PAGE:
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Plotius Grypus was a partisan of the Roman emperor Vespasian. He was the brother of the urban prefect Plotius Pegasus, and likely father of the identically named Plotius Grypus. The elder Grypus acceded to the suffect consulship for 13 January–April 88, succeeding the emperor Domitian.[1]

We are told by a scholiast on Juvenal that Grypus, like his brother Pegasus, were named by their father, an officer in the Roman navy, for ships he commanded.[2] As an adult Grypus joined the military, and for siding with Vespasian during the strife of the Year of Four Emperors, the victorious emperor adlected him into the Roman senate late in the year 69.[3] Then in January 70 he replaced Tettius Julianus as praetor, after Julianus was alleged to have deserted his post as legate of his legion in Dacia when it had declared for Vespasian.[4] A few days afterwards the rank was restored to Tettius when he made it known that he had fled for refuge to Vespasian, but Grypus retained his rank.[5]

Edward Champlin has identified as his son another Plotius Grypus, mentioned by Statius in one of the poems collected in his Silvae (IV.9), who was "well launched on his senatorial career by the mid-90's".[6] This identification was accepted by Brian W. Jones, who notes that when Statius wrote his poem for the younger Grypus, he made no reference to his consular father. While admitting that the older Grypus may have died before the Sarmatian War[which?], Jones suggests that a more likely reason may have been that by the time Statius wrote Grypus was in exile. The most likely reason for his exile would be as a result of the events of 70, when Tettius and Grypus struggled for the same praetorship, during which the old rivalry between the two revived, and so Tettius engineered Grypus' exile. "In 88, though, the position was vastly different: Julianus was the hero of Tapae, victor over the Dacians, whereas it had taken Grypus 18 years to reach the consulship. Jealousy may have caused him to attempt to undermine his former rival, and failure led to his banishment."[7]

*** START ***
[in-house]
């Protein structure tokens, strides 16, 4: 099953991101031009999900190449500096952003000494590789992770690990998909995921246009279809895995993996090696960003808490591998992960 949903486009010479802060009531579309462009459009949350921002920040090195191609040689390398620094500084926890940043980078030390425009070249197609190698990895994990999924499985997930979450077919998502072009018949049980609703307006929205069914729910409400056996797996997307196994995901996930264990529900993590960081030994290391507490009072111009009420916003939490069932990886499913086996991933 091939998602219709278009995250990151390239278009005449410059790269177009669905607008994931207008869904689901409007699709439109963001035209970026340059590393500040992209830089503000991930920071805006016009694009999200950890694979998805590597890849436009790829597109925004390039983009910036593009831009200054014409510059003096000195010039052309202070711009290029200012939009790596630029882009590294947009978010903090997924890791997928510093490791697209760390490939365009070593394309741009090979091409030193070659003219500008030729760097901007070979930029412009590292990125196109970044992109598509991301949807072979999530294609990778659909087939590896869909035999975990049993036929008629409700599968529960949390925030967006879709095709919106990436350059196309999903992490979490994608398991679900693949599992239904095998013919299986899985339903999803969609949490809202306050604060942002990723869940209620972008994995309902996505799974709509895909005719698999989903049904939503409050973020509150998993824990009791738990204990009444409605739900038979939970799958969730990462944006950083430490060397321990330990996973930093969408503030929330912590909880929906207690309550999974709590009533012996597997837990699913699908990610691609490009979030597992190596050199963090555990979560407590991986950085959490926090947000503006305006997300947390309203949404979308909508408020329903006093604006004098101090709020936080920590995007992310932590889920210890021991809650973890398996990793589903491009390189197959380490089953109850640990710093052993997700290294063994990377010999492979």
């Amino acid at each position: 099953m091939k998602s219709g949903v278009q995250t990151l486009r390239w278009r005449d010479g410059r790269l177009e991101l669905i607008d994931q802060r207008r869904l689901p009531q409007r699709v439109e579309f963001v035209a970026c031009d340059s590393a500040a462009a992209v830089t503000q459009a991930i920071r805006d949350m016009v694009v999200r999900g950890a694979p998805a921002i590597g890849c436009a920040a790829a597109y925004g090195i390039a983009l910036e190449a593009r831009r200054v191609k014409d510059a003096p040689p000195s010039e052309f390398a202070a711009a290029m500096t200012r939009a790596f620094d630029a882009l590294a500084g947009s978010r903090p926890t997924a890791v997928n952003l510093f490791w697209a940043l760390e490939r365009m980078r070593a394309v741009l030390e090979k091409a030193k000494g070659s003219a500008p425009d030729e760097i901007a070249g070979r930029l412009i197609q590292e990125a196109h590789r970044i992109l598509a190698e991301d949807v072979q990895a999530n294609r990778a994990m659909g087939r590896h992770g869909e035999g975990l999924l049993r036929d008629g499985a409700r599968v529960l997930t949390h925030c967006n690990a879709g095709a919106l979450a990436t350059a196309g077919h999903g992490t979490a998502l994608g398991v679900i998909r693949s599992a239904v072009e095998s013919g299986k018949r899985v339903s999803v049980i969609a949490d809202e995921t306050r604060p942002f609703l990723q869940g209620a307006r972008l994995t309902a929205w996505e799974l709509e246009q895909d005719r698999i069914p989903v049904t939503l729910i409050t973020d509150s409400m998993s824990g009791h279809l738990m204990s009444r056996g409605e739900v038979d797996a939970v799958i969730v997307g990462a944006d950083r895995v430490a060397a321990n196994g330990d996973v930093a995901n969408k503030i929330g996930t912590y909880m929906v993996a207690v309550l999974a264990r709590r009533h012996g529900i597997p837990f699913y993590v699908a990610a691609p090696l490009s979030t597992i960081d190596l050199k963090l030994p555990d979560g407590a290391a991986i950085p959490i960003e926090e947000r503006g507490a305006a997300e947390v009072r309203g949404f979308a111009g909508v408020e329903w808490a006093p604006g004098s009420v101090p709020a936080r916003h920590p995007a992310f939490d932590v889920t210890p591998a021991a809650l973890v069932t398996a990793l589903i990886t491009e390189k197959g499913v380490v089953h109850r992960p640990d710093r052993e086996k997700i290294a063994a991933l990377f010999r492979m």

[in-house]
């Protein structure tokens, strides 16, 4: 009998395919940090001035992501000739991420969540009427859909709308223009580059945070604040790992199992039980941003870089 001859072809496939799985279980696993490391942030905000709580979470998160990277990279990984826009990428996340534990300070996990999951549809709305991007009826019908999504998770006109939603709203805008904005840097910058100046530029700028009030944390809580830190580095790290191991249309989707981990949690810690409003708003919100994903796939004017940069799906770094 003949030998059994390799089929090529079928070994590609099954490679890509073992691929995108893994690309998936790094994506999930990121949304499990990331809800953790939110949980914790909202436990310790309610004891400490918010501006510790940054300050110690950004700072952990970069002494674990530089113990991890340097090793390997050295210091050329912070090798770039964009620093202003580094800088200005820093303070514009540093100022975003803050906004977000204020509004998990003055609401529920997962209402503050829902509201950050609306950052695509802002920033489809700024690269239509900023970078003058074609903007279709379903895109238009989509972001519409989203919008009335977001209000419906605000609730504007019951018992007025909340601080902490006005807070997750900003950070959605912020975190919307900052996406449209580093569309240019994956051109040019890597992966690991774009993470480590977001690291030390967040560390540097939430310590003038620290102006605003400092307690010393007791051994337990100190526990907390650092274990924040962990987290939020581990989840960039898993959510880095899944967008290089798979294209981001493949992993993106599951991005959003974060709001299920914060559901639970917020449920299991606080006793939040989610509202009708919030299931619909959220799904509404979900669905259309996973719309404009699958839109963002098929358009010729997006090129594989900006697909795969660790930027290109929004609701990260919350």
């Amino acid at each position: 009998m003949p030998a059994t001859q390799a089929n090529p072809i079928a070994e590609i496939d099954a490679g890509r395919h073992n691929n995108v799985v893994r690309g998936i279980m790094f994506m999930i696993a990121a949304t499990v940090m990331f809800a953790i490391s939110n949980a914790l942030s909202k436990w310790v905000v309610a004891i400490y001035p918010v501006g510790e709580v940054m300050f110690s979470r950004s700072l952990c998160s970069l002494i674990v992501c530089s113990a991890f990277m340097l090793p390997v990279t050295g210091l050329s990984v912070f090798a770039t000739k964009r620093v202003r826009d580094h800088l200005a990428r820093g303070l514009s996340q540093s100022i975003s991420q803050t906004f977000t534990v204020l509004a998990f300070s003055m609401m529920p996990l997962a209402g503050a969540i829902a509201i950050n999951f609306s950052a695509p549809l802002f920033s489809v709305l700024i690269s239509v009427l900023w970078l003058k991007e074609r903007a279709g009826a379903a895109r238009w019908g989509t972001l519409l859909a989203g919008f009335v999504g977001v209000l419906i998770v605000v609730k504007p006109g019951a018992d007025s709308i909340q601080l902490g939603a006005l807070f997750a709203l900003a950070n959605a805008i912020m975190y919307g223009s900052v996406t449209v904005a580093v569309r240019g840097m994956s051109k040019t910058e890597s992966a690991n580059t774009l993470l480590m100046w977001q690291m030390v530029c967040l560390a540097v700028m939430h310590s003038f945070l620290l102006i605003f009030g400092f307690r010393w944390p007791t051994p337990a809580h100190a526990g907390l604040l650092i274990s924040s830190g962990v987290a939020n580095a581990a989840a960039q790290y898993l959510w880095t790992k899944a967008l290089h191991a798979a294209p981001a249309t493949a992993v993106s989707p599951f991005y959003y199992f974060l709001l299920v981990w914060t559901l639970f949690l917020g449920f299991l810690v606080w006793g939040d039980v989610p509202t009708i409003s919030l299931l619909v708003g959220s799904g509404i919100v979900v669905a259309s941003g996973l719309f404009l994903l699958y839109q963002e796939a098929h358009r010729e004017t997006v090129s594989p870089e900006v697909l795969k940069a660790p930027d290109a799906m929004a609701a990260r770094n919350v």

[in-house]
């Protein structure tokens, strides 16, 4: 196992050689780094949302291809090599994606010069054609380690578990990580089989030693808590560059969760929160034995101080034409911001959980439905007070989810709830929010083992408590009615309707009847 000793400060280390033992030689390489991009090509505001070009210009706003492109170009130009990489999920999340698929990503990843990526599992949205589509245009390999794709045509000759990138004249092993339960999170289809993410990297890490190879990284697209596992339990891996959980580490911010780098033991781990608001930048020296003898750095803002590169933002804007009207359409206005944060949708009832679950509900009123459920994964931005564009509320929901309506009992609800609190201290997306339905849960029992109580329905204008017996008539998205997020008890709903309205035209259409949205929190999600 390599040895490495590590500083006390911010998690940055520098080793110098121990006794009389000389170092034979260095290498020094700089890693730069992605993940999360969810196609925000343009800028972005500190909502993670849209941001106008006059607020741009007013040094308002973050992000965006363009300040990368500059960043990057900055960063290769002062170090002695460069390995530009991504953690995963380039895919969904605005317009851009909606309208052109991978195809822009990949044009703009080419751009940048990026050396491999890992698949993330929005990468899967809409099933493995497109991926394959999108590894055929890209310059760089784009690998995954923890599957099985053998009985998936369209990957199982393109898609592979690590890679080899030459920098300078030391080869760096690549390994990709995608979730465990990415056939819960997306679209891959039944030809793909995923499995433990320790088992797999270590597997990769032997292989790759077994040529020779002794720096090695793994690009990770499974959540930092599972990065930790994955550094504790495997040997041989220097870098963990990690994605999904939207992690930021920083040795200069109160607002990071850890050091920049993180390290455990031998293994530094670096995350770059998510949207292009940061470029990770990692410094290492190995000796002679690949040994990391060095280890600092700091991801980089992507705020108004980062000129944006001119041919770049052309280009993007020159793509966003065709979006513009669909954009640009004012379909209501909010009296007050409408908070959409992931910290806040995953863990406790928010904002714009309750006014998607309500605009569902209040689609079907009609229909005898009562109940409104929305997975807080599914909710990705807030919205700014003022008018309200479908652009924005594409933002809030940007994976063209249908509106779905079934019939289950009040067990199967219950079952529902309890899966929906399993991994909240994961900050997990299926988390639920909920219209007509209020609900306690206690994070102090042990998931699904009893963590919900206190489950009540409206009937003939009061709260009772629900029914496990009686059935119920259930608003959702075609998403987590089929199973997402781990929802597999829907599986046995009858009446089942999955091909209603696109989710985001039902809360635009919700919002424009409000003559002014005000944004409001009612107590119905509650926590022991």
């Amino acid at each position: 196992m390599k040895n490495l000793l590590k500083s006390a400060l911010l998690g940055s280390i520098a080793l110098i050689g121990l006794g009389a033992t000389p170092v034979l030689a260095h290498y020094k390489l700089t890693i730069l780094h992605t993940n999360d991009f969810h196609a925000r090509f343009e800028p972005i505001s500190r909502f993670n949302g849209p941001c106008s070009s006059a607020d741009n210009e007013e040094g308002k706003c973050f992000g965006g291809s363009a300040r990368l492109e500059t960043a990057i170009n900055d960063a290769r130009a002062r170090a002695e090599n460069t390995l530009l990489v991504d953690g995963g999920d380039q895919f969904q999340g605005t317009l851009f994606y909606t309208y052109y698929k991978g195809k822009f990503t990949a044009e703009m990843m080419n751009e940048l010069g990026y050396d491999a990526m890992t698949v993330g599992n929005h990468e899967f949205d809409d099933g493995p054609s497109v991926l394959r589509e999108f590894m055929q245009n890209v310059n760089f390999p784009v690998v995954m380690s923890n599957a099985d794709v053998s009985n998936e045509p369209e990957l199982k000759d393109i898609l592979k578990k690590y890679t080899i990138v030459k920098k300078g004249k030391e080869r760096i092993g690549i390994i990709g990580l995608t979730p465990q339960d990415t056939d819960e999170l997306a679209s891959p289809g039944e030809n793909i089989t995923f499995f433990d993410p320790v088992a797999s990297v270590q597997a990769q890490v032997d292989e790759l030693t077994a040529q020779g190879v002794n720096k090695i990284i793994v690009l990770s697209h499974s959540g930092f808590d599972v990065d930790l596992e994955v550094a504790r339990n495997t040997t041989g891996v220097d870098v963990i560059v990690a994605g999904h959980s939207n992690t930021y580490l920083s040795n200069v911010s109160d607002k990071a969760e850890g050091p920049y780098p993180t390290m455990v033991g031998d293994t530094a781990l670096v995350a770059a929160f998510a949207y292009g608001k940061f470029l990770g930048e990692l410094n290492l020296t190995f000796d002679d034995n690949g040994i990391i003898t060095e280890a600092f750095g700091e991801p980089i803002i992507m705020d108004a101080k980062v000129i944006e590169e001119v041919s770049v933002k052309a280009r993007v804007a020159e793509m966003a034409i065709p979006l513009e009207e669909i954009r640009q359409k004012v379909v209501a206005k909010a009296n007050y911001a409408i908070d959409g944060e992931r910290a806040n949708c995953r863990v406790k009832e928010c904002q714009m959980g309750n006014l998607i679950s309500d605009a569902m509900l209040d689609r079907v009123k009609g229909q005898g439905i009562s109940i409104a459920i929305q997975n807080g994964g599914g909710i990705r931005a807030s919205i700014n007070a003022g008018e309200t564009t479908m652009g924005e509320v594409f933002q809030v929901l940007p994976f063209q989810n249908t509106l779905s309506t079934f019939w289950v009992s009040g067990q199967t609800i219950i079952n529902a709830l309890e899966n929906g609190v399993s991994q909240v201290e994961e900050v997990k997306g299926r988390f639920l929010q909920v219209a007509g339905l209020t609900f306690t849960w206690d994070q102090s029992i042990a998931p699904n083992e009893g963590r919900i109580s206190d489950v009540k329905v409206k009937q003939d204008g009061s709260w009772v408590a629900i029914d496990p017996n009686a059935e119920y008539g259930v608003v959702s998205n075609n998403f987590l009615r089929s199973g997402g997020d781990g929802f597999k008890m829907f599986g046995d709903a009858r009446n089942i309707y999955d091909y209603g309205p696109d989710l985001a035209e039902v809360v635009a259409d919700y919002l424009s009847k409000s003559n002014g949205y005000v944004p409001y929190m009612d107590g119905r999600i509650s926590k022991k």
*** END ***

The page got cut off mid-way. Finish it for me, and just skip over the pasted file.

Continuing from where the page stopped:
NotesEdit

  1. ^ Paul Gallivan, "The Fasti for A. D. 70-96", Classical Quarterly, 31 (1981), pp. 191, 217
  2. ^ Edward Champlin, "Pegasus", Zeitschrift für Papyrologie und Epigraphik, 32 (1978), pp. 269f
  3. ^ Tacitus, Histories 3.52
  4. ^ Tacitus, Histories, 4.39
  5. ^ Tacitus, Histories, 4.40
  6. ^ Champlin, "Pegasus", p. 272
  7. ^ Jones, The Emperor Domitian (London: Routlege, 1993), p. 191

Further readingEdit

Political offices
Preceded by
Domitian XIV,
and Lucius Minicius Rufus

as Ordinary consuls
Suffect consul of the Roman Empire
88
with Lucius Minicius Rufus
Succeeded by
Quintus Ninnius Hasta,
and Lucius Scribonius Libo Rupilius Frugi Bonus

as Suffect consuls